Local girl battles rare, debilitating disease

NEW JERSEY (WTXF) – A local girl is battling a rare, debilitating disease. Her mom is fighting to find a cure.


Emilia Schalick is a bubbly, fun loving, affectionate 5-year-old girl with so much personality she lights up any room. Spend a few minutes with her and she’ll melt your heart and you’re a fan forever.

Soon after she was born her mother, Meredith Schalick, noticed something wasn’t quite right. In the recovery room right her eyes were sort of wandering a bit and she was having trouble breathing.

“They brought her to my room about a half hour later she had a blue spell. She stopped breathing altogether,” she told FOX 29.

As Emilia got older she missed some of her developmental milestones.

“We had 7 specialists working with us and we couldn’t figure out what it was,” Meredith explained.

They did brain scans, tests and MRIs but everything came back normal. That’s when Kristy researched online and found an article that sort of matched her symptoms 2 and a half years later, Emilia was diagnosed with alternating hemiplegia of childhood or AHC.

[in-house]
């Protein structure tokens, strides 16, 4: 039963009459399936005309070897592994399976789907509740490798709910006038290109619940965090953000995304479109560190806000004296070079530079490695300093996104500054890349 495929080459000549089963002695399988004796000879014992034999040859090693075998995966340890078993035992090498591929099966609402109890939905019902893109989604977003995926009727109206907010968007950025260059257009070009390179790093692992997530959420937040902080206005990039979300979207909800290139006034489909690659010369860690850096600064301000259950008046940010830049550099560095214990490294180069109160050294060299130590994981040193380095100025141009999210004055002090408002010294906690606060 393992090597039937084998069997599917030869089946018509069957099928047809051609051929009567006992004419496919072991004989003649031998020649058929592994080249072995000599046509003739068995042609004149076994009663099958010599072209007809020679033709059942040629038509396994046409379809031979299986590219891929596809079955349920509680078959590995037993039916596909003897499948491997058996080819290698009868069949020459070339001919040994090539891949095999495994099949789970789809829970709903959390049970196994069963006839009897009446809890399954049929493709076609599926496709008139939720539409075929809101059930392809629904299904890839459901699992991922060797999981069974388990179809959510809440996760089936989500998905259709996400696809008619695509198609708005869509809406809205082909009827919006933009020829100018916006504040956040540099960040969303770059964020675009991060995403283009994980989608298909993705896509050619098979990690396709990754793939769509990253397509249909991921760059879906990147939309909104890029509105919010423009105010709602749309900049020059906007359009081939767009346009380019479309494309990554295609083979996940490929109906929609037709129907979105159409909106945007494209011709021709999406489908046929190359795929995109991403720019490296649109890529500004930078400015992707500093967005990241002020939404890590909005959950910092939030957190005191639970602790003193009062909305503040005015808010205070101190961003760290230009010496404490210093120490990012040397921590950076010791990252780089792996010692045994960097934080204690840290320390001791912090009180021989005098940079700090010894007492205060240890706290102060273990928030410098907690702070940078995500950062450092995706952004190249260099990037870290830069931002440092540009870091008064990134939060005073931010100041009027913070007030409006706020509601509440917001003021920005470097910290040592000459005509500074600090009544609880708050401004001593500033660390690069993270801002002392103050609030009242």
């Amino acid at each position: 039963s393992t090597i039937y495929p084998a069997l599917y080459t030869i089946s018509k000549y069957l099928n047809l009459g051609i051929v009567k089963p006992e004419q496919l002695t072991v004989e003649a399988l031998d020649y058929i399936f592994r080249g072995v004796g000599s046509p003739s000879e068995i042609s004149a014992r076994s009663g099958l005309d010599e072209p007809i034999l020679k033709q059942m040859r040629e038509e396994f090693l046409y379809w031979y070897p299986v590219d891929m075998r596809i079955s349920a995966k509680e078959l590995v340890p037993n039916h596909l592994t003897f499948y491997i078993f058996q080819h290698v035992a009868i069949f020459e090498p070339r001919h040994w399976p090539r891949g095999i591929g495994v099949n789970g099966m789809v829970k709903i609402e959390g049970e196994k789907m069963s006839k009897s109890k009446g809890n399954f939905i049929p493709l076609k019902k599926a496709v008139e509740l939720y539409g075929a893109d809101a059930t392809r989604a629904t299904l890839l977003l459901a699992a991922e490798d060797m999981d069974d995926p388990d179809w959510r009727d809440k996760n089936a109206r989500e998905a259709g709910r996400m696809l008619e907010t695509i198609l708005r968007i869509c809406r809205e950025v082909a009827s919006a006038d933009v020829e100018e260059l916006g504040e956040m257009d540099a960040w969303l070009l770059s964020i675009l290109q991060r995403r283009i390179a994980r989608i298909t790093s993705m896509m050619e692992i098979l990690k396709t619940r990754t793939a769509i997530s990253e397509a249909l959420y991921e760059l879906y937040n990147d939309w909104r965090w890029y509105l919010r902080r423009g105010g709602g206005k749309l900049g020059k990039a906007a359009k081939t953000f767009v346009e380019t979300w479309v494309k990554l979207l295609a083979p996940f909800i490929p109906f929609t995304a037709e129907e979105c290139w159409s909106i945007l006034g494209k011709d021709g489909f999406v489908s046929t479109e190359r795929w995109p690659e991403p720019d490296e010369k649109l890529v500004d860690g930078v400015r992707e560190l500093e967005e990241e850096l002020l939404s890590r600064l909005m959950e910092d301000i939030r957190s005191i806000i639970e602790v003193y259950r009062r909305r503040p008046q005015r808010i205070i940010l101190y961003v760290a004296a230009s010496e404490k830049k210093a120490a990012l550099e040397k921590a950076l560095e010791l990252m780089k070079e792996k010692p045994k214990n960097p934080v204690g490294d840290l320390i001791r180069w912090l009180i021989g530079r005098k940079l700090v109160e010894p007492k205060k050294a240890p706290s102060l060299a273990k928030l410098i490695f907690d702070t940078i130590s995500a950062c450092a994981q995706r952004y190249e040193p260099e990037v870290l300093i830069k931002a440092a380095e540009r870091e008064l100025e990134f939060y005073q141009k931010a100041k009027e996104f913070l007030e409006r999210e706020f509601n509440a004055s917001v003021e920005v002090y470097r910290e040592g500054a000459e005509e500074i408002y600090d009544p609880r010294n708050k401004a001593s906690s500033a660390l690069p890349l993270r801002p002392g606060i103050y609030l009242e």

“A rare neurological development disorder that’s characterized by recurrent episodes,” CHOP neurologist Dr. Katherine Taub said.

Dr. Katherine Taub is a neurologist at Children’s Hospital of Philadelphia and she’s been helping Emilia since the beginning.

“It wasn’t until she was working with her occupational therapist at the Children’s Hospital of Philadelphia who witnessed a few episodes of weakness,” her mother said.

Emilia goes to CHOP at Virtua in Voorhees for therapy once a week with longtime therapist Kristy Pucci. Like others with AHC, Emilia has episodes of paralysis once or twice a week.

“When we started working together especially in the pool she would have these periods of just becoming completely almost paralyzed. A limp doll.”

Living with AHC is a challenge. It’s a debilitating disease while the disease is diagnosed before a child is 2, kids don’t grow out of it. Emilia’s mom worries about Emilia’s future while she is used to the episodes they are still scary.

These episodes happen once or twice a day for Emilia but when there are changes in weather or she gets over-stimulated they can increase. The episodes can last for a few minutes or hours but if Emilia can sleep she’s back to normal.

Emilia’s mom, a law professor at Rutgers law school in Camden, is patient, compassionate and determined to raise awareness and find a cure for this debilitating disease.

Despite the fact that Emilia has a potentially devastating and rare disease she triumphs over the limitations of her condition in amazing ways.

If you want to learn more about AHC or support medical research for a cure, please visit http://ahckids.org/.

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